March 1, 2008

3 Min Read
Novel foods in Europe: Towards a simpler approval process?

There has long been a clear desire among both industry and the authorities for a revision of the European Union's Novel Foods Regulation. Manufacturers confused as to why certain nutritional products, which can be marketed in most regions of the world, face restrictions in the European Union (EU), will often find that their product contains an ingredient regarded as novel in the EU. The EU Novel Foods Regulation 258/97 applies to food and food ingredients that were not used to a significant degree for human consumption in the EU before 15 May 1997. It includes plant/algae, fungi/micro-organism and animal derived foods, and foods with a significant change in composition or structure. Since the Regulation entered into force in 1997 around 30 novel foods have been approved (such as phospholipides from egg yolk, rye bread with added phytosterols/phytostanols, and diacylglycerol oil of plant origin) out of more than 80 applications.

In January, the European Commission published its proposal to amend the Novel Foods Regulation — a proposal that has been several years in the making. It hopes to resolve some of the shortcomings in the Regulation, such as the administrative burden and lengthy process of the EU Member State first carrying out an assessment of the novel food application, and then choosing to forward the application on to EFSA for a further assessment (drawing out the process for up to three years); and the rigid approval process for traditional food from non-EU countries, which must currently undergo the same novel foods assessment as fairly new — and possibly unsafe — food ingredients.

The Commission's revision aims to dramatically simplify the procedure (reducing the timeframe for novel food applications from an estimated three years to ideally around one year) with the proposal that the Member State assessment be omitted so that the European Food Safety Authority (EFSA) can immediately assess the application. In this way double work is avoided. It also proposes that:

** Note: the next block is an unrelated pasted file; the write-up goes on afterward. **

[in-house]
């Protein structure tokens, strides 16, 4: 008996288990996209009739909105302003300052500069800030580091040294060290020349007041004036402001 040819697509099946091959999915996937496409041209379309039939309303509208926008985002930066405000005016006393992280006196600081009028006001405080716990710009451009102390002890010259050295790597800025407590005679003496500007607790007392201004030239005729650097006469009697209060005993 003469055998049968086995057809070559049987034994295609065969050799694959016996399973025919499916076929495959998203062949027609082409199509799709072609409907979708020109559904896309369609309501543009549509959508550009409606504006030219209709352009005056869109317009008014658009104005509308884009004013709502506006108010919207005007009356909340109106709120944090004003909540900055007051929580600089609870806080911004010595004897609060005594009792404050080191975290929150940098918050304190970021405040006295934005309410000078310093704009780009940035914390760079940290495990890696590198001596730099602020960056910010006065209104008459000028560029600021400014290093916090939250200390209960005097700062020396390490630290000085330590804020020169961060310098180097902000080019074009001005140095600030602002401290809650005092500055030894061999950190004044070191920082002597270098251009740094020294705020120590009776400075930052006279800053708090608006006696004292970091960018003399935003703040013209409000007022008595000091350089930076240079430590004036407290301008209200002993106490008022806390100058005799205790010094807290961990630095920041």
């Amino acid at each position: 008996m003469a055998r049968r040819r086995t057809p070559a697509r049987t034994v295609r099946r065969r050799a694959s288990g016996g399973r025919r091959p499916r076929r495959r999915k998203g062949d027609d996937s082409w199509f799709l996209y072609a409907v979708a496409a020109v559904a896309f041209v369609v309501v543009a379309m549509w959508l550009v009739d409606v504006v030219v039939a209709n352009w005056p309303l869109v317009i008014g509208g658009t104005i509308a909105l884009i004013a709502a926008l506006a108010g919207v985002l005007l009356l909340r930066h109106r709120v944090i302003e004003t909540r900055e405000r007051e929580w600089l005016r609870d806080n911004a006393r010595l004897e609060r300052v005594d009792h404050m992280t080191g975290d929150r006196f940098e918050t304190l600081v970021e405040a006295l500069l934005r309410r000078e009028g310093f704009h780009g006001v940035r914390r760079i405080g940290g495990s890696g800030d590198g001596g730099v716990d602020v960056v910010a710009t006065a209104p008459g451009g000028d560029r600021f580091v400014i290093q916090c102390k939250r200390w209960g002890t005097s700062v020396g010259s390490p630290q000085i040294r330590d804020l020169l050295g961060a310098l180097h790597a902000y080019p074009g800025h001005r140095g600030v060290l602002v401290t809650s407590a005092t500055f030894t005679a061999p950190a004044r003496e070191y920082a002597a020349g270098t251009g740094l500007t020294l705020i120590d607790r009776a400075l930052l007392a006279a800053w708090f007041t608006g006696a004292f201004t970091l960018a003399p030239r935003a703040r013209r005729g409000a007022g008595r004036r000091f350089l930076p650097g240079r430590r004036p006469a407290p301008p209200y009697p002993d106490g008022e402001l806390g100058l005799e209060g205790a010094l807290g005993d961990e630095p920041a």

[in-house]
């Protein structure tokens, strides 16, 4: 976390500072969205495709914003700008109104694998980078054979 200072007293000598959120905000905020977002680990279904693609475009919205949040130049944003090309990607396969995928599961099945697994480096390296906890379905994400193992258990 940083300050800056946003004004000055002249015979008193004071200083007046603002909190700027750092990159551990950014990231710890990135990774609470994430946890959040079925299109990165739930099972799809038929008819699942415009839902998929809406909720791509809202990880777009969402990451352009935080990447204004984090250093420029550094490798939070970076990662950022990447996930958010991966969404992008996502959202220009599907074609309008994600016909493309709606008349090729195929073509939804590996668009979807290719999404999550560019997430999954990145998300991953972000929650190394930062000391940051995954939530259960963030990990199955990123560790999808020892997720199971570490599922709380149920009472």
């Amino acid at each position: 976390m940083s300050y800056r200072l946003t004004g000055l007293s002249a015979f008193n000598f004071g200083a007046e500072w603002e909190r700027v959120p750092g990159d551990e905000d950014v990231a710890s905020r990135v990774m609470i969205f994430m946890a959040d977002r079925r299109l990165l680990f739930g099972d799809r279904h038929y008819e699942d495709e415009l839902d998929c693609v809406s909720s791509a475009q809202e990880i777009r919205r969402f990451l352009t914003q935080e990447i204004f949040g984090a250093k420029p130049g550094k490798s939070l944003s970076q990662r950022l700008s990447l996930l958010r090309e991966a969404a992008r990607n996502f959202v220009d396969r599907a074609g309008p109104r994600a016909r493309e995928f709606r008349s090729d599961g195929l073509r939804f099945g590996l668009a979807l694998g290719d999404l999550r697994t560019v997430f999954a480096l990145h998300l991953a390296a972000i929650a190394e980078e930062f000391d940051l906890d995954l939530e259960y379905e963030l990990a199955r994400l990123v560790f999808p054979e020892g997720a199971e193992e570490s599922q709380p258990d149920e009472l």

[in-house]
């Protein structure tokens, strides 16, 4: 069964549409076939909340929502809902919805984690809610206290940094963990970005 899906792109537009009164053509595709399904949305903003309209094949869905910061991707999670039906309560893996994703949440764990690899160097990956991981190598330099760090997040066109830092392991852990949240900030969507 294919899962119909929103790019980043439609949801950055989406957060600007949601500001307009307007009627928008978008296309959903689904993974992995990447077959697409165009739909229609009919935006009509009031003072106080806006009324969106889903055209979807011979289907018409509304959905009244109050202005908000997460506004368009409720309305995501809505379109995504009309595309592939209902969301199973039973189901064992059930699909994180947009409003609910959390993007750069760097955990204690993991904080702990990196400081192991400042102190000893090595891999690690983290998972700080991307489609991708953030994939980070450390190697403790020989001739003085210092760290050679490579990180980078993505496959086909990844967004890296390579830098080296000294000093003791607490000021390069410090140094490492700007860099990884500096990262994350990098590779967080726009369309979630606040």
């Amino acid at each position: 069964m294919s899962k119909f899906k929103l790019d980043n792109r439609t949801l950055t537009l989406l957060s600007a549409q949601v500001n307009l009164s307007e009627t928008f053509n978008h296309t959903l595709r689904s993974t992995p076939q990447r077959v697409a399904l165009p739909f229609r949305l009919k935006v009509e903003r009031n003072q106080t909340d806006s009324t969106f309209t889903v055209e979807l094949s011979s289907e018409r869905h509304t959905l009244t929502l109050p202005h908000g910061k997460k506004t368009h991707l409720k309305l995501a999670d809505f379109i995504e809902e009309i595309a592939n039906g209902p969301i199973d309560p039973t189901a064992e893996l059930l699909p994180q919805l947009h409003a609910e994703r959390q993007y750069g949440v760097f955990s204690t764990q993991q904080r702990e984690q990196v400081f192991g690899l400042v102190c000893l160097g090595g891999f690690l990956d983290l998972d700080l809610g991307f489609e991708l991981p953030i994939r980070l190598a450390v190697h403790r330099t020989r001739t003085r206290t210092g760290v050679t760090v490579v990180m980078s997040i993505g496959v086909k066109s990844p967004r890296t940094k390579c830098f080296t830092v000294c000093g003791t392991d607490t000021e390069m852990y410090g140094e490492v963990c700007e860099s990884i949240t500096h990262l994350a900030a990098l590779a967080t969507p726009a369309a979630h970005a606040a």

1. A specific category for traditional food from non-EU countries should be created. The new category would enable these foods to be approved within a few months following simply a notification procedure with the Commission — on the condition that data showing a history of safe food use is available.

  2. Most authorisations will have generic status.

  3. The possibility of data protection should be allowed in justified cases, for example, for newly developed scientific evidence and/or proprietary data. A successful application would then give the company concerned a five-year exclusivity period, meaning that no other company will be allowed to use the approved food/food ingredient in that period.

The Commission's proposal is largely based on discussions with industry and stakeholders, and the next stage is for it to be discussed between the European Parliament and the Council to reach agreement and adopt a final text. As the process slowly moves forward, working within the provisions of the new Novel Foods Regulation may eventually become possible after 2010.

Article by Pieter Lagae, Regulatory Adviser, EAS, 50 Rue de l'Association, 1000 Brussels, Belgium. Tel: (+32 2) 218 14 70, Fax: (+32 2) 219 73 42, email [email protected], visit

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